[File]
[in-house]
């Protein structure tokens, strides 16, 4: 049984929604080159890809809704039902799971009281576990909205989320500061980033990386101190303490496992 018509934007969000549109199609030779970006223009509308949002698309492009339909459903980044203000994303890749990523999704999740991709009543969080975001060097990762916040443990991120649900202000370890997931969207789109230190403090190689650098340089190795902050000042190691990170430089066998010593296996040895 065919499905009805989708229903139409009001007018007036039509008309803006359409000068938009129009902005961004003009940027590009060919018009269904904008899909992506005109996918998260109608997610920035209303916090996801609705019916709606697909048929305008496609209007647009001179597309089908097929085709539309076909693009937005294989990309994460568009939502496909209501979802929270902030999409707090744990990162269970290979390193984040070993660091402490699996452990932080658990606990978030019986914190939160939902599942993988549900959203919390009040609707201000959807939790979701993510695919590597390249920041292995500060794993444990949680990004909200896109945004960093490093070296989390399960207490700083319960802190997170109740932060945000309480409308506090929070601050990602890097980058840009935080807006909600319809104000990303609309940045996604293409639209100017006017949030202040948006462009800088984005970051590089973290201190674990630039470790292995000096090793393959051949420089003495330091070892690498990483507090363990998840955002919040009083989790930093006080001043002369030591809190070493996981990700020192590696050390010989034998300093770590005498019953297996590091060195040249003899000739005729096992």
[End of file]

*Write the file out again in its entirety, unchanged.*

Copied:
[in-house]
């Protein structure tokens, strides 16, 4: 049984929604080159890809809704039902799971009281576990909205989320500061980033990386101190303490496992 018509934007969000549109199609030779970006223009509308949002698309492009339909459903980044203000994303890749990523999704999740991709009543969080975001060097990762916040443990991120649900202000370890997931969207789109230190403090190689650098340089190795902050000042190691990170430089066998010593296996040895 065919499905009805989708229903139409009001007018007036039509008309803006359409000068938009129009902005961004003009940027590009060919018009269904904008899909992506005109996918998260109608997610920035209303916090996801609705019916709606697909048929305008496609209007647009001179597309089908097929085709539309076909693009937005294989990309994460568009939502496909209501979802929270902030999409707090744990990162269970290979390193984040070993660091402490699996452990932080658990606990978030019986914190939160939902599942993988549900959203919390009040609707201000959807939790979701993510695919590597390249920041292995500060794993444990949680990004909200896109945004960093490093070296989390399960207490700083319960802190997170109740932060945000309480409308506090929070601050990602890097980058840009935080807006909600319809104000990303609309940045996604293409639209100017006017949030202040948006462009800088984005970051590089973290201190674990630039470790292995000096090793393959051949420089003495330091070892690498990483507090363990998840955002919040009083989790930093006080001043002369030591809190070493996981990700020192590696050390010989034998300093770590005498019953297996590091060195040249003899000739005729096992």